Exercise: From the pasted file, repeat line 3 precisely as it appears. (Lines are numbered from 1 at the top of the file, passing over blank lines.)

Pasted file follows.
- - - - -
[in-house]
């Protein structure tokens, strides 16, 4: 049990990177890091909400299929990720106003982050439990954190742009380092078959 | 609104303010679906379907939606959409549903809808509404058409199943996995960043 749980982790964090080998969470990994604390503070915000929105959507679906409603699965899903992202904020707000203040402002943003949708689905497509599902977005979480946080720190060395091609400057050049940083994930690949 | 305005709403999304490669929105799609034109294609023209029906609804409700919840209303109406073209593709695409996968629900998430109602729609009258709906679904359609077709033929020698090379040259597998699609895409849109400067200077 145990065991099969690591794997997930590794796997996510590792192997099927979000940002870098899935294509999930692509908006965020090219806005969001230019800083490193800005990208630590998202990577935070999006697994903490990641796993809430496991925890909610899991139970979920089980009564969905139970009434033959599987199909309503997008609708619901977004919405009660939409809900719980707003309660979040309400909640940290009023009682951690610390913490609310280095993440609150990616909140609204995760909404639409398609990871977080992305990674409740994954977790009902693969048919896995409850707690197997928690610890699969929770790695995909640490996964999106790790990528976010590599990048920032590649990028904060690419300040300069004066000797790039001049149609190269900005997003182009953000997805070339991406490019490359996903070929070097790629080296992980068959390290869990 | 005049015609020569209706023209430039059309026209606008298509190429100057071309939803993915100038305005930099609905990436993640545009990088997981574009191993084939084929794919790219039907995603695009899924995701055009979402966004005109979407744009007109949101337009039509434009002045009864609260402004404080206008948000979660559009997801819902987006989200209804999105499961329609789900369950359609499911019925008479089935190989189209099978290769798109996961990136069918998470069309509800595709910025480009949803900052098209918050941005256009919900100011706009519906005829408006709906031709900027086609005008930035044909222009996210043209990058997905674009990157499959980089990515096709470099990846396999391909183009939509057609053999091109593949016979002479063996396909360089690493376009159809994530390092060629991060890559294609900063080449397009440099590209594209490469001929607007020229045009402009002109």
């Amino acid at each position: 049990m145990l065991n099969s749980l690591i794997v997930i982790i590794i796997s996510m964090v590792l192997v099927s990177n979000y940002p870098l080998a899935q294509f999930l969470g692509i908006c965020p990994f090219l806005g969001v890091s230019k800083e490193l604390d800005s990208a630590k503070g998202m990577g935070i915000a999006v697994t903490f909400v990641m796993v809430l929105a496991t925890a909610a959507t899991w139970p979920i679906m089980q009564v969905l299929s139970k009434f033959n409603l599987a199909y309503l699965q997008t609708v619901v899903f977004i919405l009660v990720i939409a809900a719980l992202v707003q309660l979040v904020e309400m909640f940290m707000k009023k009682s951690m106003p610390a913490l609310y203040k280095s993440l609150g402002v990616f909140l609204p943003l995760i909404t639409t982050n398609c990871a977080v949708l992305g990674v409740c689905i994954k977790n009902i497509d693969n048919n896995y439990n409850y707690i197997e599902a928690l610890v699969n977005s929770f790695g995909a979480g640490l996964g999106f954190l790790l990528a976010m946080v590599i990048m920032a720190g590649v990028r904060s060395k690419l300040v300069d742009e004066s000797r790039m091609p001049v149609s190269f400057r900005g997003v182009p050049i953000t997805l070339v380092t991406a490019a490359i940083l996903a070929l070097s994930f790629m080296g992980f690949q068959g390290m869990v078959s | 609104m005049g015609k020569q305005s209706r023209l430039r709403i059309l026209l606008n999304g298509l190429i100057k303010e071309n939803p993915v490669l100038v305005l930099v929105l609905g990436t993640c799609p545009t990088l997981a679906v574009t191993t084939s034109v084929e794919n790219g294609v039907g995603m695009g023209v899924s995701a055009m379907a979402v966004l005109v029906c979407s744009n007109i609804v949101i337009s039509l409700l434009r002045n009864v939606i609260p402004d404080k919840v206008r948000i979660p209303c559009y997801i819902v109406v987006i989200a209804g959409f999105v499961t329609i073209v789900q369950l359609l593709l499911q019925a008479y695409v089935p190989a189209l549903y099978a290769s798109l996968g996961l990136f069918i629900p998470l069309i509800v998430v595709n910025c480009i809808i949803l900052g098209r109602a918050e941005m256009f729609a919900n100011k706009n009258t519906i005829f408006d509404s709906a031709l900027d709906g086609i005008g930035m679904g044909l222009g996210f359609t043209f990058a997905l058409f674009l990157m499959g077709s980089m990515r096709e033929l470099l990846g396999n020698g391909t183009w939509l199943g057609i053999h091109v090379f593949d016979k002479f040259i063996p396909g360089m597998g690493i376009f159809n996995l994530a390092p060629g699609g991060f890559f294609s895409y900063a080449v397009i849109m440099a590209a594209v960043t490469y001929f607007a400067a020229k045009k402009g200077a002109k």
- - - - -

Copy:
């Amino acid at each position: 049990m145990l065991n099969s749980l690591i794997v997930i982790i590794i796997s996510m964090v590792l192997v099927s990177n979000y940002p870098l080998a899935q294509f999930l969470g692509i908006c965020p990994f090219l806005g969001v890091s230019k800083e490193l604390d800005s990208a630590k503070g998202m990577g935070i915000a999006v697994t903490f909400v990641m796993v809430l929105a496991t925890a909610a959507t899991w139970p979920i679906m089980q009564v969905l299929s139970k009434f033959n409603l599987a199909y309503l699965q997008t609708v619901v899903f977004i919405l009660v990720i939409a809900a719980l992202v707003q309660l979040v904020e309400m909640f940290m707000k009023k009682s951690m106003p610390a913490l609310y203040k280095s993440l609150g402002v990616f909140l609204p943003l995760i909404t639409t982050n398609c990871a977080v949708l992305g990674v409740c689905i994954k977790n009902i497509d693969n048919n896995y439990n409850y707690i197997e599902a928690l610890v699969n977005s929770f790695g995909a979480g640490l996964g999106f954190l790790l990528a976010m946080v590599i990048m920032a720190g590649v990028r904060s060395k690419l300040v300069d742009e004066s000797r790039m091609p001049v149609s190269f400057r900005g997003v182009p050049i953000t997805l070339v380092t991406a490019a490359i940083l996903a070929l070097s994930f790629m080296g992980f690949q068959g390290m869990v078959s | 609104m005049g015609k020569q305005s209706r023209l430039r709403i059309l026209l606008n999304g298509l190429i100057k303010e071309n939803p993915v490669l100038v305005l930099v929105l609905g990436t993640c799609p545009t990088l997981a679906v574009t191993t084939s034109v084929e794919n790219g294609v039907g995603m695009g023209v899924s995701a055009m379907a979402v966004l005109v029906c979407s744009n007109i609804v949101i337009s039509l409700l434009r002045n009864v939606i609260p402004d404080k919840v206008r948000i979660p209303c559009y997801i819902v109406v987006i989200a209804g959409f999105v499961t329609i073209v789900q369950l359609l593709l499911q019925a008479y695409v089935p190989a189209l549903y099978a290769s798109l996968g996961l990136f069918i629900p998470l069309i509800v998430v595709n910025c480009i809808i949803l900052g098209r109602a918050e941005m256009f729609a919900n100011k706009n009258t519906i005829f408006d509404s709906a031709l900027d709906g086609i005008g930035m679904g044909l222009g996210f359609t043209f990058a997905l058409f674009l990157m499959g077709s980089m990515r096709e033929l470099l990846g396999n020698g391909t183009w939509l199943g057609i053999h091109v090379f593949d016979k002479f040259i063996p396909g360089m597998g690493i376009f159809n996995l994530a390092p060629g699609g991060f890559f294609s895409y900063a080449v397009i849109m440099a590209a594209v960043t490469y001929f607007a400067a020229k045009k402009g200077a002109k």